After we ran through our final practice, it was finally time for the show to begin. We had all of our roles assigned, with Jacob and Dylan being confirmed as Feste and Malvolio, respectively, all of our students were there with their respective roles, TJ would serve as the “attendant”, and I would read the lines of Sir Andrew. As we watched the other performers, I was really glad we went last. I thought that it really calmed our students down, and set their expectations up nicely. Throughout the show, however, one problem that was evident was that students were not projecting their voices. Thus, during the show, as well as in our brief time backstage before our performance, we really tried to emphasize to the students to speak loudly. Finally, after long last, it was our time to perform.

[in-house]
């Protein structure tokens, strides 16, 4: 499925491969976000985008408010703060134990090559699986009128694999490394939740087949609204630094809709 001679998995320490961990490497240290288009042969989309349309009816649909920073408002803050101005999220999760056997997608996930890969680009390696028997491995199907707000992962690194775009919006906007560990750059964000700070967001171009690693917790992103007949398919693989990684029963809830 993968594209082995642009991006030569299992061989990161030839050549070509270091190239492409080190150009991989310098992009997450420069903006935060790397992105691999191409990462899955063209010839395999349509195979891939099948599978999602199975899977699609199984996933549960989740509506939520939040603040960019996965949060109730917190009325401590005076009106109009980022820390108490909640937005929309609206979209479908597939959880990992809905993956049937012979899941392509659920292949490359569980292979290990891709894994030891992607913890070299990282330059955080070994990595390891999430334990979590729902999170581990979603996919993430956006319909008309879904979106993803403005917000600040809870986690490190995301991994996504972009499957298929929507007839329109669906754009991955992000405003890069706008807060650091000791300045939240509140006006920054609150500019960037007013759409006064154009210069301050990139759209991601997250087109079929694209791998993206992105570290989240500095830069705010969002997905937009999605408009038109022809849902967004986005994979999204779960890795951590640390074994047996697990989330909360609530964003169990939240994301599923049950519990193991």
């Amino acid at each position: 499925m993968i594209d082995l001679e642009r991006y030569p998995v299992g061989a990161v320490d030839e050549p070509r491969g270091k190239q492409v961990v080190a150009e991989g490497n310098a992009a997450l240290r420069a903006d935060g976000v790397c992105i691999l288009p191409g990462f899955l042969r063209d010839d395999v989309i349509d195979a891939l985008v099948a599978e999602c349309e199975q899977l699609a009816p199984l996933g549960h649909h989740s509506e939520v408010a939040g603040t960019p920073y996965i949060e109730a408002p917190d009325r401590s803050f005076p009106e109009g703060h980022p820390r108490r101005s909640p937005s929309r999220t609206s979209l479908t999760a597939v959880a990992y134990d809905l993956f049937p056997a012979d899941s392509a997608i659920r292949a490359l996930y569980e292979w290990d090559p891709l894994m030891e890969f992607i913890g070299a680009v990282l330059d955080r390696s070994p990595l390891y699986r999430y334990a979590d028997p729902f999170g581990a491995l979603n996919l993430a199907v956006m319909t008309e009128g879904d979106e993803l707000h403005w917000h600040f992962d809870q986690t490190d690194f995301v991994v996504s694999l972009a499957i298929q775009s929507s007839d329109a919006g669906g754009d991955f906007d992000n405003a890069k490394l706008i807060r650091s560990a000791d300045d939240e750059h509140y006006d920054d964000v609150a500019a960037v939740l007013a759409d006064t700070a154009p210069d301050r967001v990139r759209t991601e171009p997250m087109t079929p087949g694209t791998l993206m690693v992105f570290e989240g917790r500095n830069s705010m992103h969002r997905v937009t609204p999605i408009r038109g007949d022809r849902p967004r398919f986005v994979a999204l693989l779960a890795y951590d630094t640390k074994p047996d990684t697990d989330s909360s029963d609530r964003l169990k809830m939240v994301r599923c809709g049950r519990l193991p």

Our performance, in my opinion, really went smoothly. Given how “silly” some of the performances were at times, it was really evident how seriously the students were taking the performance itself. This was especially evident in Khalil. Throughout rehearsal, Khalil would frequently stumble with words, and forget which part he was playing. However, during the show he had no such problems. While he did again stumble with some words, I was very proud of his resilience, especially in his long monologue as Antonio in the beginning of the show. One problem that we discovered early on, however, was that our students were not speaking loud enough. This was extremely hard to address, given again, that many of our performers did not come off stage the entire scene. Thus, it was really hard to tell them to speak louder, given that we could not go onstage. Additionally, in our performance, our students randomly would enter and exit the stage. This was, again, a result of students who were supposed to be on stage the entire performance, leaving if they had a gap in lines. Finally, after the students read all of their lines, it was time for our song and dance. It was really obvious that the students were nervous at this point during the show. While in rehearsal, they would really enjoy doing the dance, they looked very stiff out there for the actual performance. In addition, their nerves were evident, in their expulsion of energy and apparent relief as soon as the show ended. At that point, they finally decided it would be appropriate to dance. Looking back, I was extremely pleased with the performance. It was very bittersweet, and somewhat strange knowing that next week, I will not be going to Youth Life to teach the students that we had grown rather close to during the semester. After the performance, Adrian said that he would miss having his “friends” teach him every week, and Khalil shook each of our hands and told us how he was so glad he chose to do theatre. At that point, I realized, regardless of how the show went, we really had a successful night, and semester at large. In seeing how proud these students were of their performance, from all acts, and the bonds that had been made throughout this entire project, it was clear to me that the show was a great success, regardless of how it actually turned out. Again, I cannot express enough how happy I was to be a part of this show, and project at large.